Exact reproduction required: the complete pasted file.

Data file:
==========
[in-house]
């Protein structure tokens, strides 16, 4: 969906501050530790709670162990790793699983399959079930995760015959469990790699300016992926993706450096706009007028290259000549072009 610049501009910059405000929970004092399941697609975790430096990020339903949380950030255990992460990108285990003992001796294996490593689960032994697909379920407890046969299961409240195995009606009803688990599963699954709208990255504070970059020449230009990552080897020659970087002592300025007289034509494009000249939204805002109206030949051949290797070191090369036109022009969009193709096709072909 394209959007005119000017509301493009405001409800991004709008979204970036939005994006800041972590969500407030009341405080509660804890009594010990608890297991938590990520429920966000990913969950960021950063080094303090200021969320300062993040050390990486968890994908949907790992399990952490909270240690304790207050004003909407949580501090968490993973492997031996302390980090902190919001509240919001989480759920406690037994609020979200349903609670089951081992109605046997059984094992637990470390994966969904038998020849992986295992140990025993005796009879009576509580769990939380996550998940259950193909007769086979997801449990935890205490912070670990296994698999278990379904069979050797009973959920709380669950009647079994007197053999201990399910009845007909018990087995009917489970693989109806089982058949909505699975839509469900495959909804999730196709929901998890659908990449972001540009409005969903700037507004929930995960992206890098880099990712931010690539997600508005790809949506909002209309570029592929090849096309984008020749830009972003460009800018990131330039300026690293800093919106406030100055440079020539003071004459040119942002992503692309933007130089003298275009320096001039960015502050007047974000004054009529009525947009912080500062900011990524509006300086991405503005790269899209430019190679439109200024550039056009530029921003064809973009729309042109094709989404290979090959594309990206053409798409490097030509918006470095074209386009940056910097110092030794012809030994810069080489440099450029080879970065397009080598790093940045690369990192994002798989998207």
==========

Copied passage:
[in-house]
């Protein structure tokens, strides 16, 4: 969906501050530790709670162990790793699983399959079930995760015959469990790699300016992926993706450096706009007028290259000549072009 610049501009910059405000929970004092399941697609975790430096990020339903949380950030255990992460990108285990003992001796294996490593689960032994697909379920407890046969299961409240195995009606009803688990599963699954709208990255504070970059020449230009990552080897020659970087002592300025007289034509494009000249939204805002109206030949051949290797070191090369036109022009969009193709096709072909 394209959007005119000017509301493009405001409800991004709008979204970036939005994006800041972590969500407030009341405080509660804890009594010990608890297991938590990520429920966000990913969950960021950063080094303090200021969320300062993040050390990486968890994908949907790992399990952490909270240690304790207050004003909407949580501090968490993973492997031996302390980090902190919001509240919001989480759920406690037994609020979200349903609670089951081992109605046997059984094992637990470390994966969904038998020849992986295992140990025993005796009879009576509580769990939380996550998940259950193909007769086979997801449990935890205490912070670990296994698999278990379904069979050797009973959920709380669950009647079994007197053999201990399910009845007909018990087995009917489970693989109806089982058949909505699975839509469900495959909804999730196709929901998890659908990449972001540009409005969903700037507004929930995960992206890098880099990712931010690539997600508005790809949506909002209309570029592929090849096309984008020749830009972003460009800018990131330039300026690293800093919106406030100055440079020539003071004459040119942002992503692309933007130089003298275009320096001039960015502050007047974000004054009529009525947009912080500062900011990524509006300086991405503005790269899209430019190679439109200024550039056009530029921003064809973009729309042109094709989404290979090959594309990206053409798409490097030509918006470095074209386009940056910097110092030794012809030994810069080489440099450029080879970065397009080598790093940045690369990192994002798989998207």